The Chapel is a unicameral late medieval building with alterations perhaps of the 17th or 18th centuries (the addition of doors in the east and west gables, and enlarged windows). It was restored and repointed by Historic Scotland in recent years, having for many decades been shrouded with a heavy growth of ivy, which obscured its architectural features (eg. three blocked pointed Gothic doorways and an elaborate east gable finial). The building is constructed of granite rubble. Though roofless and of modest size, it is one of the better-preserved small late medieval churches in Scotland.
The collection of early medieval carved stones, one of the finest at a single site in north-east Scotland were removed during the restoration from their setting in an alcove in the blocked east door, conserved, and rehoused in a more accessible open shelter protected by a lean-to slated roof inserted within the church's west end.
The collection consists of: i) A particularly well-preserved Pictish symbol stone, incised with the 'Pictish beast' and double disc and Z-rod symbols. ii) A largely complete Pictish cross-slab, carved on one face in relief with an interlaced cross with central spiral boss and four Pictish symbols. When removed from its previous setting, in which only the cross-face was visible, it was discovered that the slab has an Ogham inscription on one side. This inscription, in the Pictish language, is one of the longest and best-preserved of this type to survive in Scotland. It is probably memorial in character. iii) Four small slabs with different forms of crosses. Probably early medieval grave-markers.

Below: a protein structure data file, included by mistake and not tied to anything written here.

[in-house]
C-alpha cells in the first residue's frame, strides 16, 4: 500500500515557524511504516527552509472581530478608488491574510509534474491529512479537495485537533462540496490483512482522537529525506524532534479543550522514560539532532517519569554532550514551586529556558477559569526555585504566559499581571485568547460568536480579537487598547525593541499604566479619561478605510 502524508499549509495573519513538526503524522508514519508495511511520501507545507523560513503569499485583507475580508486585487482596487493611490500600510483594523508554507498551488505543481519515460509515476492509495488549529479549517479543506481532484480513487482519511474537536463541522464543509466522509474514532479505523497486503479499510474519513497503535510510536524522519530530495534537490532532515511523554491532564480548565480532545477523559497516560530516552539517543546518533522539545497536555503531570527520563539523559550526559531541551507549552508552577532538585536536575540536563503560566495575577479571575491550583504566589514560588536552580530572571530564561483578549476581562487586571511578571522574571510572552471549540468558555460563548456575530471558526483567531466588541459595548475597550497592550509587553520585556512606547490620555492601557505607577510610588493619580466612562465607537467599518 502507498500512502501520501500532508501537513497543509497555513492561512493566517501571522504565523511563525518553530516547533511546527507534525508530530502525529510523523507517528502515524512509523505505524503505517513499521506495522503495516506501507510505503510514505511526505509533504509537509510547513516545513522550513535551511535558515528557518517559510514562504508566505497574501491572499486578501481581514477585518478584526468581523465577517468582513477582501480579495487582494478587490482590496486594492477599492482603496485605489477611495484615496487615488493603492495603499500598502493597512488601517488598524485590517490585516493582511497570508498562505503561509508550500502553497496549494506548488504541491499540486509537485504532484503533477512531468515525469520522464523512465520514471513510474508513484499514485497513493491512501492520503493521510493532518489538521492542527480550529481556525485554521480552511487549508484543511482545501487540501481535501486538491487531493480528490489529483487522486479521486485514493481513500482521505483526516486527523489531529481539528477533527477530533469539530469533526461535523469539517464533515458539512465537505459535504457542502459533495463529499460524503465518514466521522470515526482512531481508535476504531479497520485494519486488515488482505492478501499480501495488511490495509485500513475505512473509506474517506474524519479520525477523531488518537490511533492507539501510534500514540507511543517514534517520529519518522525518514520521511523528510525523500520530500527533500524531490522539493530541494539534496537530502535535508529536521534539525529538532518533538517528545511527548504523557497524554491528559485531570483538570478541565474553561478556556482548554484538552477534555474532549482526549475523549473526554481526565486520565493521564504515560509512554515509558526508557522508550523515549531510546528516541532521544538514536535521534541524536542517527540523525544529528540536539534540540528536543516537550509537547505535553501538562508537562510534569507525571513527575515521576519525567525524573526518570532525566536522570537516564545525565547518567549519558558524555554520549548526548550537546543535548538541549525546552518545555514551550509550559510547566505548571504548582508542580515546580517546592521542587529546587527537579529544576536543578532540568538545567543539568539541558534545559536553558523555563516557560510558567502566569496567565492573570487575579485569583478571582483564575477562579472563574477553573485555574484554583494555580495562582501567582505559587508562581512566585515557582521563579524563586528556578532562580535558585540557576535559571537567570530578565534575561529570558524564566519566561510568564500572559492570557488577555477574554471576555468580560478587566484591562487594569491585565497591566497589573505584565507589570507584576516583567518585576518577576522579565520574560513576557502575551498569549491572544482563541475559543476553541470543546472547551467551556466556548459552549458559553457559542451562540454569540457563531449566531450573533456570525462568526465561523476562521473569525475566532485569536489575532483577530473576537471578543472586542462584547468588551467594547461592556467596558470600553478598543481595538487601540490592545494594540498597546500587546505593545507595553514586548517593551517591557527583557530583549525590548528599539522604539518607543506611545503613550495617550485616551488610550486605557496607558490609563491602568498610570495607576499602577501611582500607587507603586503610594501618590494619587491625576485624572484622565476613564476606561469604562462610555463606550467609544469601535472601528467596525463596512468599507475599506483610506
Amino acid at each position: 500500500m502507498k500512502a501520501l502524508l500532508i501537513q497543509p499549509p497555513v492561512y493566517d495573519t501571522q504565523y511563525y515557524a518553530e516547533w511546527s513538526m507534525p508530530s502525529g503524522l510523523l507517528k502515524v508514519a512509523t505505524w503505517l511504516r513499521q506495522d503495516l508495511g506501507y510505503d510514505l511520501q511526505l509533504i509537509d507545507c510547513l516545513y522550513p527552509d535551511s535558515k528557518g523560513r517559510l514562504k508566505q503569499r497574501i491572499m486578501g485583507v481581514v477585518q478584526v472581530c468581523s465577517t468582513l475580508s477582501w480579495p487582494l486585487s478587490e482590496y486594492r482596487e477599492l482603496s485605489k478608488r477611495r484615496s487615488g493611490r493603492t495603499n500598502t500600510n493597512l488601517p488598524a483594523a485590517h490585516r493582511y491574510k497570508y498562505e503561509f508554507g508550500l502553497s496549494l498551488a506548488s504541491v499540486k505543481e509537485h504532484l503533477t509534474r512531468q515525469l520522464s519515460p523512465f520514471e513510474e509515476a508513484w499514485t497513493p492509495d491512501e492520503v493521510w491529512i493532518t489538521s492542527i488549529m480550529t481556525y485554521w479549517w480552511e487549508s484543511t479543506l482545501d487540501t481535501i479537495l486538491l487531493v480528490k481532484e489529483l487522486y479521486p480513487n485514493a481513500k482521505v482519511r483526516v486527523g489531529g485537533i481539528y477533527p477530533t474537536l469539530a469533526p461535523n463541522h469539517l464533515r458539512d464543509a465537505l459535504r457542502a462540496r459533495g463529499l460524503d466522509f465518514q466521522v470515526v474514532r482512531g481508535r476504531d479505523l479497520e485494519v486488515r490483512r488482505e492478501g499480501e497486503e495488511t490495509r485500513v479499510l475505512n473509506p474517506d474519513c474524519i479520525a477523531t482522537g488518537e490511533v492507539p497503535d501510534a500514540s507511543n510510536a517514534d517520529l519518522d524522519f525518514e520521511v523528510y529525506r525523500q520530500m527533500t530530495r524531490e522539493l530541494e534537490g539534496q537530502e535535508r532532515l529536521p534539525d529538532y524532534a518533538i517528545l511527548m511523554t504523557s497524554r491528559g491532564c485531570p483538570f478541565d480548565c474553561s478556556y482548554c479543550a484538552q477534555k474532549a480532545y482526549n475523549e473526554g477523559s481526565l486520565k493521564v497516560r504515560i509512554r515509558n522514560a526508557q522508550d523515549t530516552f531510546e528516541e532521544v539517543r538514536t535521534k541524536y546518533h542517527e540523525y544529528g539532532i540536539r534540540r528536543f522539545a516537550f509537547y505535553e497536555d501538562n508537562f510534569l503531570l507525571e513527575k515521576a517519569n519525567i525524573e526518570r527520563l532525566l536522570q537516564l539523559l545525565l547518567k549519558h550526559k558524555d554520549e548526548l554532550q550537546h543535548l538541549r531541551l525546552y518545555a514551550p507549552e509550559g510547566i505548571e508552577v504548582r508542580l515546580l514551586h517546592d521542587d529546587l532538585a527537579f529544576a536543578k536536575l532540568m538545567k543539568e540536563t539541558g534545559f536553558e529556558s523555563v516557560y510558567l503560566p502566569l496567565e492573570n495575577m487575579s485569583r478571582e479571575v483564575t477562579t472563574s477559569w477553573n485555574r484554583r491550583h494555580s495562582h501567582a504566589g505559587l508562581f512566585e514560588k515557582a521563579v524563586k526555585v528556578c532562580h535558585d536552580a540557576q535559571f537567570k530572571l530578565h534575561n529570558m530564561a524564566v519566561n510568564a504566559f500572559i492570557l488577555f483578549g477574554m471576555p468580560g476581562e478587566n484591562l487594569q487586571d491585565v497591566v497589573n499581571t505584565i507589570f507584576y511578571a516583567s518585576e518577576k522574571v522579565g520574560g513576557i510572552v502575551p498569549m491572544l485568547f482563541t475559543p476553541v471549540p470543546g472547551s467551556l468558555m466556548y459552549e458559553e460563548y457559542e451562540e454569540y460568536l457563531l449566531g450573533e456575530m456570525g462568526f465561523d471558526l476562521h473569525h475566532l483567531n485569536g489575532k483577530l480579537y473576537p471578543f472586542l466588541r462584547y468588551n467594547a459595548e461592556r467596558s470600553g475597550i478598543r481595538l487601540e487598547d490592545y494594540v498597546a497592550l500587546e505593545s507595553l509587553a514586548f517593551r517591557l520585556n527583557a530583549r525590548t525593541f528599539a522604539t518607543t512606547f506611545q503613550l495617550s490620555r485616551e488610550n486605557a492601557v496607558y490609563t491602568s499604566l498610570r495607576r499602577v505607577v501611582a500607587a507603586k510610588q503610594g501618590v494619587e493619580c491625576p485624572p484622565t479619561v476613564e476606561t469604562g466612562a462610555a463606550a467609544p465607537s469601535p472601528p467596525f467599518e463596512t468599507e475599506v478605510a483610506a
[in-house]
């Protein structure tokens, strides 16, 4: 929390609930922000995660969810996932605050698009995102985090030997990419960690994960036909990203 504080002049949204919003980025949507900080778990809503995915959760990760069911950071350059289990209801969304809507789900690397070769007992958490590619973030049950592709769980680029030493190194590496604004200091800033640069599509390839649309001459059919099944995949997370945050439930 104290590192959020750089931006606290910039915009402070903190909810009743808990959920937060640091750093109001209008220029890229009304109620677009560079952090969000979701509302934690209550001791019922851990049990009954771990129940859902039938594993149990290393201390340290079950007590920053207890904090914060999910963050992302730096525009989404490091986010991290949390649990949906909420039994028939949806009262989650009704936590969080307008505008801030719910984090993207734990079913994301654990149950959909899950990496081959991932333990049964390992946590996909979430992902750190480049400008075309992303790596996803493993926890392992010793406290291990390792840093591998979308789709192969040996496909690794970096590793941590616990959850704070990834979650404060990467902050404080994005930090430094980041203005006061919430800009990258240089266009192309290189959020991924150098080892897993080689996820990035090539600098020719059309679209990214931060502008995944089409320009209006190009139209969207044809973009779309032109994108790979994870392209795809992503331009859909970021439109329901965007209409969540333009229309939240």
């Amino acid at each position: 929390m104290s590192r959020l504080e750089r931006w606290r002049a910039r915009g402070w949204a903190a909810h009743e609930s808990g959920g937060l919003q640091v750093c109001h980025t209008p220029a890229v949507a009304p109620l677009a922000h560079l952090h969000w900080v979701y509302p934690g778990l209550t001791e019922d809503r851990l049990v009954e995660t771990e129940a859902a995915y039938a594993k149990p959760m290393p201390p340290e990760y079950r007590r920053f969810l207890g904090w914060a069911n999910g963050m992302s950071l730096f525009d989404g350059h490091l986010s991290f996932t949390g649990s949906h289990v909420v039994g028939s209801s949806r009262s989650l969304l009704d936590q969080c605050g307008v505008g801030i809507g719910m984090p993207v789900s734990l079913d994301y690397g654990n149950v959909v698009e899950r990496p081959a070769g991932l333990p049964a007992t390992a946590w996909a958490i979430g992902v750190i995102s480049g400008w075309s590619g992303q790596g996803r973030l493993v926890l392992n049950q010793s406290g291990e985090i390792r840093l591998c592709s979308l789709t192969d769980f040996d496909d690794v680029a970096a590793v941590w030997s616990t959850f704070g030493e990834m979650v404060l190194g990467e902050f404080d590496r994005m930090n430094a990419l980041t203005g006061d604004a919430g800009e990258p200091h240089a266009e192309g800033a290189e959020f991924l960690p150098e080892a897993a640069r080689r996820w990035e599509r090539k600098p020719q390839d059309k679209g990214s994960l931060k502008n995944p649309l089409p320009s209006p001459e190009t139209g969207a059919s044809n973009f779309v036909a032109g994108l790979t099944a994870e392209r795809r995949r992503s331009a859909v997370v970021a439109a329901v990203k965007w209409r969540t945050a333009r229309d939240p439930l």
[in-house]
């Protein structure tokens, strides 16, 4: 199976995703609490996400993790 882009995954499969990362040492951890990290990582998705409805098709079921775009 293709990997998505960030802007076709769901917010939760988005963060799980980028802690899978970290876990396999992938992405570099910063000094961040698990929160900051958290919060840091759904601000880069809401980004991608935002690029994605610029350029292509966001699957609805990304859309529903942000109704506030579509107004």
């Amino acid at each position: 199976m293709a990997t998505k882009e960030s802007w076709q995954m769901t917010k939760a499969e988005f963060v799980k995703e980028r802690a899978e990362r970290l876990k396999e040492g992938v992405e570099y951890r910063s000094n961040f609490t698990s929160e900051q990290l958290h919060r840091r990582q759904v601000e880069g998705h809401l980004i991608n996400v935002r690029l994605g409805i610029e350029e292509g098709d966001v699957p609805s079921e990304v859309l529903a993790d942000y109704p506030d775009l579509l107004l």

All these stones are carved on monoliths or slabs of the local granite. An interpretation board describing the carved stones has been placed beside them by Historic Scotland. Two further carved stones, of uncertain (though probably early) character, were discovered re-used as building rubble in the inner east gable and outer south wall during the chapel's restoration. They were left in situ and are readily visible. A broken font, somewhat resembling a round-backed chair in its present condition, lies outside the church, and may also be of early medieval date.
The graveyard surrounding the old church was used into the 20th century, and retains almost no old gravestones. There is a small 'mort house' in one corner of the enclosure, which is adjoined by a modern extension, still in use for burials.
The area of Aberdeen has good sports facilities including the local junior football team Dyce Boys Club F.C. who currently play in the Scottish Junior Football Association North Region and the cricket team.
Aberdeen wins 'Britain In Bloom' nearly all the time with Dyce, North-West end of Aberdeen, winning awards in its own right.